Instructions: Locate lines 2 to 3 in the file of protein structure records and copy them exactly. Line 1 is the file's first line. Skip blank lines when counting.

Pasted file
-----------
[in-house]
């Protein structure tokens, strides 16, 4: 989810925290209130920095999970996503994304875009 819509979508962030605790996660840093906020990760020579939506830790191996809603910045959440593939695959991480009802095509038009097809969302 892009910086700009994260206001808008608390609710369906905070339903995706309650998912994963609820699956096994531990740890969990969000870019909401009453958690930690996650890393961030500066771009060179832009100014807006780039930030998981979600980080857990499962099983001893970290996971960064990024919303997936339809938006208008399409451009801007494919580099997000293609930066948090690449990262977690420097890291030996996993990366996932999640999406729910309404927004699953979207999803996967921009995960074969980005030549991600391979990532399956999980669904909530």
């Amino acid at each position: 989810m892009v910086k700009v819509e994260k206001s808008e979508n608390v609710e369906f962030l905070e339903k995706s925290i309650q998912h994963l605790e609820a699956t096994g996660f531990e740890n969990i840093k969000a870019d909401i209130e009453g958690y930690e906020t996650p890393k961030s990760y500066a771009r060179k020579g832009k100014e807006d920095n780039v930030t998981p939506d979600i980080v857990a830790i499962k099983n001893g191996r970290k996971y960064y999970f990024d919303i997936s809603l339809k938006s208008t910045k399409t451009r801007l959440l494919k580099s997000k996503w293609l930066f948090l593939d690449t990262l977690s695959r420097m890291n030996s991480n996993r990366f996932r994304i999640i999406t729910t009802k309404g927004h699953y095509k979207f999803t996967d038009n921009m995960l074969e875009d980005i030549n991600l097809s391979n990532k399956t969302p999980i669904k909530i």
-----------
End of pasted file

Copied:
């Protein structure tokens, strides 16, 4: 989810925290209130920095999970996503994304875009 819509979508962030605790996660840093906020990760020579939506830790191996809603910045959440593939695959991480009802095509038009097809969302 892009910086700009994260206001808008608390609710369906905070339903995706309650998912994963609820699956096994531990740890969990969000870019909401009453958690930690996650890393961030500066771009060179832009100014807006780039930030998981979600980080857990499962099983001893970290996971960064990024919303997936339809938006208008399409451009801007494919580099997000293609930066948090690449990262977690420097890291030996996993990366996932999640999406729910309404927004699953979207999803996967921009995960074969980005030549991600391979990532399956999980669904909530």
């Amino acid at each position: 989810m892009v910086k700009v819509e994260k206001s808008e979508n608390v609710e369906f962030l905070e339903k995706s925290i309650q998912h994963l605790e609820a699956t096994g996660f531990e740890n969990i840093k969000a870019d909401i209130e009453g958690y930690e906020t996650p890393k961030s990760y500066a771009r060179k020579g832009k100014e807006d920095n780039v930030t998981p939506d979600i980080v857990a830790i499962k099983n001893g191996r970290k996971y960064y999970f990024d919303i997936s809603l339809k938006s208008t910045k399409t451009r801007l959440l494919k580099s997000k996503w293609l930066f948090l593939d690449t990262l977690s695959r420097m890291n030996s991480n996993r990366f996932r994304i999640i999406t729910t009802k309404g927004h699953y095509k979207f999803t996967d038009n921009m995960l074969e875009d980005i030549n991600l097809s391979n990532k399956t969302p999980i669904k909530i």